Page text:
If you’re someone that dreads having to apologize, this blog is for you. Apologizing can already feel vulnerable and daunting, and if it’s handled poorly it can strain connection even more. As therapists it’s important to develop this skill in communication. At some point in a long and successful career, the need for an apology will inevitably be bound to happen. Therapists are imperfect mistake-making humans too, after all.

The difference between a “good” and “bad” apology can have polarizing outcomes. At best, a good apology can repair the therapeutic alliance and build trust. At worst, a failed apology can result in a deeper rift and the dreaded negative Google review that stalks your professional reputation around like a looming cloud. Every business owner knows the stakes involved; those reviews can have a far reach, and are often times written from a reactive and exaggerated headspace. Best to avoid that outcome with good communication skills.

Ideally, your apology will hold components that encourage validation, safety, understanding, mutual respect, and a path forward. Any human relationship is only as strong as the ability to repair from hurt feelings. If you know the essential components of a good apology, you’re better equipped to handle the challenging moments of conflict.

So what makes a “good” or a “true” apology? For that answer, I turn to Dr. Harriet Lerner (2017), a PhD Clinical Psychologist who researched the art and science of apologizing (amongst other topics). Her findings can be summarized into a core nine components, which she calls the “Nine Ingredients” of a true apology:


Does not include the word “but”

Avoid this word at all costs. Including the word “but” within an apology automatically has a negating or contradictory effect on your intentions. Think of a time that someone apologized to you in this way, and try to remember how it felt. Here are two examples:

YES: “I’m sorry, I didn’t mean to use a massage technique that you found painful. We can find something else that feels better for you”.

NO: “I’m sorry that it hurt, but you’re being a bit sensitive. Some techniques are just painful”.

In the second example there’s a loaded judgment baked into the apology. The first example leaves room for the client’s input and is more client-centered.


Keeps the focus on your actions and not on the other person’s response

The hurt party isn’t looking for you to judge their hurt feelings and how they chose to express them; that’s insult to injury.The first step is always focusing on your actions within a situation that led to a challenge in the therapeutic alliance.

YES: “I’m sorry that I said something that offended you”.

NO: “I know I said something controversial, however your response was over-the-top”.

In the second example, it’s very easy for an escalation to happen because of the deflection in the apology. While true that people can be over-the-top in their responses, it’s a bad strategy to call them out on it without first taking full responsibility for our own contributions to a problem. The other party is more likely to self-reflect once you take the lead on it.


Includes an offer of reparation or restitution that fits the situation

A good apology always has an actionable component. What brings the hurt party comfort is knowing that you’ll put effort into avoiding a similar situation in the future, which often involves doing a bit of self-reflection and research.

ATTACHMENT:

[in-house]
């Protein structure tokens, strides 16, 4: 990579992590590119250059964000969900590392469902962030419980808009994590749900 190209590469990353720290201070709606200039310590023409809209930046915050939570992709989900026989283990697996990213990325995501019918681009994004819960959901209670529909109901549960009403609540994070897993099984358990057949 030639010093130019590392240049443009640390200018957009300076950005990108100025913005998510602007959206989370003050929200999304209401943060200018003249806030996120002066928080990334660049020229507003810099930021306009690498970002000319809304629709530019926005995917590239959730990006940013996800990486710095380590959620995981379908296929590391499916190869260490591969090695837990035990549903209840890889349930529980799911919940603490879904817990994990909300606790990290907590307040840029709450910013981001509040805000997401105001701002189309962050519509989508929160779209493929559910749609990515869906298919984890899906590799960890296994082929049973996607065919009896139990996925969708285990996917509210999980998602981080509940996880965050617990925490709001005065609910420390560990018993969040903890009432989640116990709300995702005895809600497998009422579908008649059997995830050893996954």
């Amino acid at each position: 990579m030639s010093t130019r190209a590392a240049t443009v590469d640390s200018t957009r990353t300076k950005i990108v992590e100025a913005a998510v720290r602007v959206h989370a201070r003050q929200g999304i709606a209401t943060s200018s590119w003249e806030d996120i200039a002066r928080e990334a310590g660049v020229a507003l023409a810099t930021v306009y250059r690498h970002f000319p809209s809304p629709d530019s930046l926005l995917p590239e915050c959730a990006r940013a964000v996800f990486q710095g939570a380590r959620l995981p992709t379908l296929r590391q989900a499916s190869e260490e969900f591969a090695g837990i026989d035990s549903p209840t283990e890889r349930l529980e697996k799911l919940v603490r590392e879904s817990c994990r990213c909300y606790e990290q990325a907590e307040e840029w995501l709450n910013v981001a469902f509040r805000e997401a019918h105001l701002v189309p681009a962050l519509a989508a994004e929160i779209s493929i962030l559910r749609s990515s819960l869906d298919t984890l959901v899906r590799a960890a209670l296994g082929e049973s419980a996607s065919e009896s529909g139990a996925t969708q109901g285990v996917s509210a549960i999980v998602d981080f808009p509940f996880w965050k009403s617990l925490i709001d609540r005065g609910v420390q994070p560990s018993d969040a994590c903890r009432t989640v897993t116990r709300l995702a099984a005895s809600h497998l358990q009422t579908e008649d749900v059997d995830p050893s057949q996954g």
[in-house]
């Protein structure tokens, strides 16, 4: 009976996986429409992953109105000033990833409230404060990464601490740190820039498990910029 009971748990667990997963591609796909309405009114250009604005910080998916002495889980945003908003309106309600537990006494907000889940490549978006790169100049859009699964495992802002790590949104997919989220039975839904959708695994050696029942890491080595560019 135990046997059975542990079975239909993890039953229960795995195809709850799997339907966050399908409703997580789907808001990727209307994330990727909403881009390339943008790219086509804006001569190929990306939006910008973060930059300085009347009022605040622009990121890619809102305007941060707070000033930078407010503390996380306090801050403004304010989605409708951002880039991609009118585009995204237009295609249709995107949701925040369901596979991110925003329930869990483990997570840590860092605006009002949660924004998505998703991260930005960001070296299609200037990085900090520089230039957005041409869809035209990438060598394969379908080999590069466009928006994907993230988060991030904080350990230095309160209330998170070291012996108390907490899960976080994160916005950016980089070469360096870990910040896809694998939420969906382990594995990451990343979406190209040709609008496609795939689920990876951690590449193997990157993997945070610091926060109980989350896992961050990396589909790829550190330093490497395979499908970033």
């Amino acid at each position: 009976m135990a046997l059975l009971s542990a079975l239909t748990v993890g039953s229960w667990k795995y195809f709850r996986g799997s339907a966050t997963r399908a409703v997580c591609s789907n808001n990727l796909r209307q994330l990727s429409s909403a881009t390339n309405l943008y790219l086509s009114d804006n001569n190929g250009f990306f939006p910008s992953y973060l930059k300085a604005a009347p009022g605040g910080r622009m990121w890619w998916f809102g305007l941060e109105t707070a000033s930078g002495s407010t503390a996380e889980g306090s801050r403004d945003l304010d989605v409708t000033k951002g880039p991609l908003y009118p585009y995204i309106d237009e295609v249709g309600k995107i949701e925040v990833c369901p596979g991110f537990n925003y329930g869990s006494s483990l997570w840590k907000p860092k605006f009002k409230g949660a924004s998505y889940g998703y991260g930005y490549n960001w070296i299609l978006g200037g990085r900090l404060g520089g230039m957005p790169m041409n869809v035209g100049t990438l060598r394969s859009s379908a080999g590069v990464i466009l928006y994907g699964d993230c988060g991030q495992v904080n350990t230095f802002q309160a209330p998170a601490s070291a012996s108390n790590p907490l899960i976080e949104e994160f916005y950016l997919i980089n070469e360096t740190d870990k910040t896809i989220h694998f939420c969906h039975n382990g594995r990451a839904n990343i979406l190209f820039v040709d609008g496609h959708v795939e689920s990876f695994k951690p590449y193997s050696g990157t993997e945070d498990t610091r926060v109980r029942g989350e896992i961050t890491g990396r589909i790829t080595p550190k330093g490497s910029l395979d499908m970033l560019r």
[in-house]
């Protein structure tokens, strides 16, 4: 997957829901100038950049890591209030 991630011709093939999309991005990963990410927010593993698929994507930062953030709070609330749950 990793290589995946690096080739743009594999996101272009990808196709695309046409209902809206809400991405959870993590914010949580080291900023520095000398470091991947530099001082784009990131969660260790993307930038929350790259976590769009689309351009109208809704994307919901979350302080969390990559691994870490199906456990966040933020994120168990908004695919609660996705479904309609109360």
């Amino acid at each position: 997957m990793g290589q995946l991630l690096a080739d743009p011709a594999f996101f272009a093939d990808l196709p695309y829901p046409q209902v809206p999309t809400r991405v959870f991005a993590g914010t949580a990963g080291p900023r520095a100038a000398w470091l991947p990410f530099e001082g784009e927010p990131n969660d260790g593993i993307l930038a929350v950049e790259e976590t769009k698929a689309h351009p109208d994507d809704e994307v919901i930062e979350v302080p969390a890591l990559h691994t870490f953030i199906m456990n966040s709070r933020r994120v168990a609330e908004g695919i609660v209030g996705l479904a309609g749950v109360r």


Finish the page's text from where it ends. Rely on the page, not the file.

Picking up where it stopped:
YES: “You’re right, that was offensive. I’m going to research this subject when I get home so that I don’t perpetuate harm in the future”.

NO: “You’re right, that was offensive. Let’s forget that this ever happened”.

People don’t “forget” harm caused, especially if there’s a lingering concern that the behaviour isn’t going to be corrected. Best to show some motivation to change and follow-through on it.


Does not overdo

Keep it concise and calm. If you start rambling in your apology and over-compensating, the other party will feel like it’s less about them and more about you and your internal shame struggle. It’ll come across as less genuine because your own emotional well-being is front and centre and the client takes a backseat.

YES: “I’m sorry, I really regret saying something that insensitive. I can tell that it really hurt you and I’m committed to making this better”.

NO: “Oh my God, I am a terrible person! No seriously, I know better than that, you must think I’m a sociopath. This is so embarrassing. Please don’t hate me!”

In the second example, the apology actually isn’t focused on the hurt party at all; it instead puts pressure on the hurt person to soothe the person apologizing in the first place. That’s not much of an apology and takes the emphasis off genuine repair and more on placating the ego.


Doesn’t get caught up in who’s more to blame or who started it

Starting a blame game in an apology is sure to escalate the problem. Finding blame is usually a response to deflect from our own guilt involved in hurting another person. It’s uncomfortable to feel the full weight of regret, but it’s far more adaptive to allow ourselves the space to feel regret than it is to mask it with a blame battle. Regret can be a great motivator to fix a strained connection, as long as you’re ok to feel it.

YES: “I’m sorry, I definitely compensated for my own frustration by blaming you there. I know that was wrong, let me try again”.

NO: “Yeah, well, I wouldn’t have said that if you had just listened to me from the start!”

It’s clear how this strategy in avoiding regret will result in escalation. If you struggle to allow yourself to feel guilt, remind yourself that while it’s uncomfortable, guilt is adaptive and is often the birthplace of change, adaptation, and growth.